Locals 2012: Cara Marrs | SteamboatToday.com

Locals 2012: Cara Marrs

Cara Marrs

You don't have to hide behind the bakery racks, shuffle cookies to the bottom of the cart or slide ice cream to the cashier like a CIA agent swapping national secrets.

Cara Marrs has seen it all, and she'll happily relate the benefits of healthy living to anyone willing to listen, as she does on a regular basis in her career as a dietitian. But she's not in the business of looking into your shopping cart.

"I don't try to stick my nose in people's business," she says. "Unless you seek me out."

That said, she'd definitely like to help.

Healthy living never was a choice, Cara, 42, says. In fact, much of her life today, with her husband, Dave, and 8-month-old son, Max, has its roots in her youth.

She grew up in a resort community on Hilton Head Island on the South Carolina coast. She moved to Fort Collins for school and eventually to Steamboat Springs, which she found even more comfortable than most newcomers thanks to the lifestyle similarities with her childhood home.

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"It's fun to constantly have an influx of new people," she says. "I'd like to live in a resort the rest of my life. It's not putting up with it for me. I love it."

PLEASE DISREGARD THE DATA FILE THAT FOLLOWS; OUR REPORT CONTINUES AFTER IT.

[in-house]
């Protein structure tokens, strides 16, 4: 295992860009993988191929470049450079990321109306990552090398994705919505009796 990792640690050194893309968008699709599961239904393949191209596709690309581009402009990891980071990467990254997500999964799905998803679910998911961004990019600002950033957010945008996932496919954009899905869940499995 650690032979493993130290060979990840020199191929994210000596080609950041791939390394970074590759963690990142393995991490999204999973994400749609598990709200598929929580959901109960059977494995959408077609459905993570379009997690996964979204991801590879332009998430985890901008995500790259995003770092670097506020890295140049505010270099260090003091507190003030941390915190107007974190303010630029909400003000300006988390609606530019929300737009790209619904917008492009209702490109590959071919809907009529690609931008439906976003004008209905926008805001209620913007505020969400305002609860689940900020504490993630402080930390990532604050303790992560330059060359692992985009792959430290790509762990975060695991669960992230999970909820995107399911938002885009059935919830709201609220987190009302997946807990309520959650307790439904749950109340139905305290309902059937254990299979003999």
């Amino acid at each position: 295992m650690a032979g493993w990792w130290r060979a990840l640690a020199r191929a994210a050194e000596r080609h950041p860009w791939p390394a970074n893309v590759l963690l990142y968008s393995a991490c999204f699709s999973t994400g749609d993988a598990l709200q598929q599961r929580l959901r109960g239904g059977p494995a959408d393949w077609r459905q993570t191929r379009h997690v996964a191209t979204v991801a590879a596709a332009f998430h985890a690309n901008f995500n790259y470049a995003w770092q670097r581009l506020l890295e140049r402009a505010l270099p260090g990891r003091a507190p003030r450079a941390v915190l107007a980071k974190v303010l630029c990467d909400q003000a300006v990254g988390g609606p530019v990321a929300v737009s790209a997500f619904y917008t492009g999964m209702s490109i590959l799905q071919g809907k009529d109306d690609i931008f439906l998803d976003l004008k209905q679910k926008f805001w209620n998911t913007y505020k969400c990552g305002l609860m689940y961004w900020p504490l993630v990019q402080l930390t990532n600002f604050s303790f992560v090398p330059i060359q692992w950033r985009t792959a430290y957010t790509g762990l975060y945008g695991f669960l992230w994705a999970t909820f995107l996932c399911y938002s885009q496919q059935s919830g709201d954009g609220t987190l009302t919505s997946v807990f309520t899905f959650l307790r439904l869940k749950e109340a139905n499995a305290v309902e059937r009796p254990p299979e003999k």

Like life in Steamboat, life on the coast lent itself to healthy eating and plenty of physical activity. She certainly has no problems staying physically active in Steamboat. Cara was involved early in the Steamboat Springs Winter Sports Club's Telemark program and helped coach that bunch until her son, Max, was born.

And she runs, which might be her largest contribution to the community. Running is a natural extension of everything else she does. She's been the director of the Steamboat Springs Running Series for four summers, and her aggressive, inclusive management has helped grow the series' events from local get-togethers to widely respected, highly attended races.

"There are people in there competing but also first-timers just trying to get in shape," Cara says. "We've created a nice atmosphere. Exercise can save people's lives — not just physically but mentally, too."

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